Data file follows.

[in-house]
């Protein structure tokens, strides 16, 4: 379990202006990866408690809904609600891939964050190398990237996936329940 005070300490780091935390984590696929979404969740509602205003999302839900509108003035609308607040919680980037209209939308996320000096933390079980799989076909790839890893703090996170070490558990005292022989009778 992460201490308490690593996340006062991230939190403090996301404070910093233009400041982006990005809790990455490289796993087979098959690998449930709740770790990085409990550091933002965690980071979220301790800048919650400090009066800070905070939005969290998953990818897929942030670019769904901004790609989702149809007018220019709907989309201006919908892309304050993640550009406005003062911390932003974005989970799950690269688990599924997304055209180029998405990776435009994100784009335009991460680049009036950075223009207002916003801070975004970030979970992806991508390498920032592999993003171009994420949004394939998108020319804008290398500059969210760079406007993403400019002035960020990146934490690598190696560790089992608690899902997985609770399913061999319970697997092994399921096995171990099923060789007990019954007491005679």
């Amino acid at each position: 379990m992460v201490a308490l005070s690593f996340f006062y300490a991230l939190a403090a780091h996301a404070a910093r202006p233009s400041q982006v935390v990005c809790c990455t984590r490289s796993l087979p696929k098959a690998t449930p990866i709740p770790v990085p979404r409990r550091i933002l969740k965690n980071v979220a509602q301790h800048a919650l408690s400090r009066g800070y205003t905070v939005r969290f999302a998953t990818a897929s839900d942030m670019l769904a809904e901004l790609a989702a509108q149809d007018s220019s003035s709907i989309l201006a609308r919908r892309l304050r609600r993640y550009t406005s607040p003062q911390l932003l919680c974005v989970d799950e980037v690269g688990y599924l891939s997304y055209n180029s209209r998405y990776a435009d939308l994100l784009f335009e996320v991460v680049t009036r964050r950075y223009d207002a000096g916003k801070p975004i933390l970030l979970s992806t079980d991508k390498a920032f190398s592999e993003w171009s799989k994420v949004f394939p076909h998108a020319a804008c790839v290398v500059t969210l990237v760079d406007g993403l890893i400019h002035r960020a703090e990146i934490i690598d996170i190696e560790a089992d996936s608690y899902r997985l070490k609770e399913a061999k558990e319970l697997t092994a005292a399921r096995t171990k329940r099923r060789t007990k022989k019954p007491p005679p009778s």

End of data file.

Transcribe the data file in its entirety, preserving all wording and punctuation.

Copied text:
[in-house]
């Protein structure tokens, strides 16, 4: 379990202006990866408690809904609600891939964050190398990237996936329940 005070300490780091935390984590696929979404969740509602205003999302839900509108003035609308607040919680980037209209939308996320000096933390079980799989076909790839890893703090996170070490558990005292022989009778 992460201490308490690593996340006062991230939190403090996301404070910093233009400041982006990005809790990455490289796993087979098959690998449930709740770790990085409990550091933002965690980071979220301790800048919650400090009066800070905070939005969290998953990818897929942030670019769904901004790609989702149809007018220019709907989309201006919908892309304050993640550009406005003062911390932003974005989970799950690269688990599924997304055209180029998405990776435009994100784009335009991460680049009036950075223009207002916003801070975004970030979970992806991508390498920032592999993003171009994420949004394939998108020319804008290398500059969210760079406007993403400019002035960020990146934490690598190696560790089992608690899902997985609770399913061999319970697997092994399921096995171990099923060789007990019954007491005679």
């Amino acid at each position: 379990m992460v201490a308490l005070s690593f996340f006062y300490a991230l939190a403090a780091h996301a404070a910093r202006p233009s400041q982006v935390v990005c809790c990455t984590r490289s796993l087979p696929k098959a690998t449930p990866i709740p770790v990085p979404r409990r550091i933002l969740k965690n980071v979220a509602q301790h800048a919650l408690s400090r009066g800070y205003t905070v939005r969290f999302a998953t990818a897929s839900d942030m670019l769904a809904e901004l790609a989702a509108q149809d007018s220019s003035s709907i989309l201006a609308r919908r892309l304050r609600r993640y550009t406005s607040p003062q911390l932003l919680c974005v989970d799950e980037v690269g688990y599924l891939s997304y055209n180029s209209r998405y990776a435009d939308l994100l784009f335009e996320v991460v680049t009036r964050r950075y223009d207002a000096g916003k801070p975004i933390l970030l979970s992806t079980d991508k390498a920032f190398s592999e993003w171009s799989k994420v949004f394939p076909h998108a020319a804008c790839v290398v500059t969210l990237v760079d406007g993403l890893i400019h002035r960020a703090e990146i934490i690598d996170i190696e560790a089992d996936s608690y899902r997985l070490k609770e399913a061999k558990e319970l697997t092994a005292a399921r096995t171990k329940r099923r060789t007990k022989k019954p007491p005679p009778s």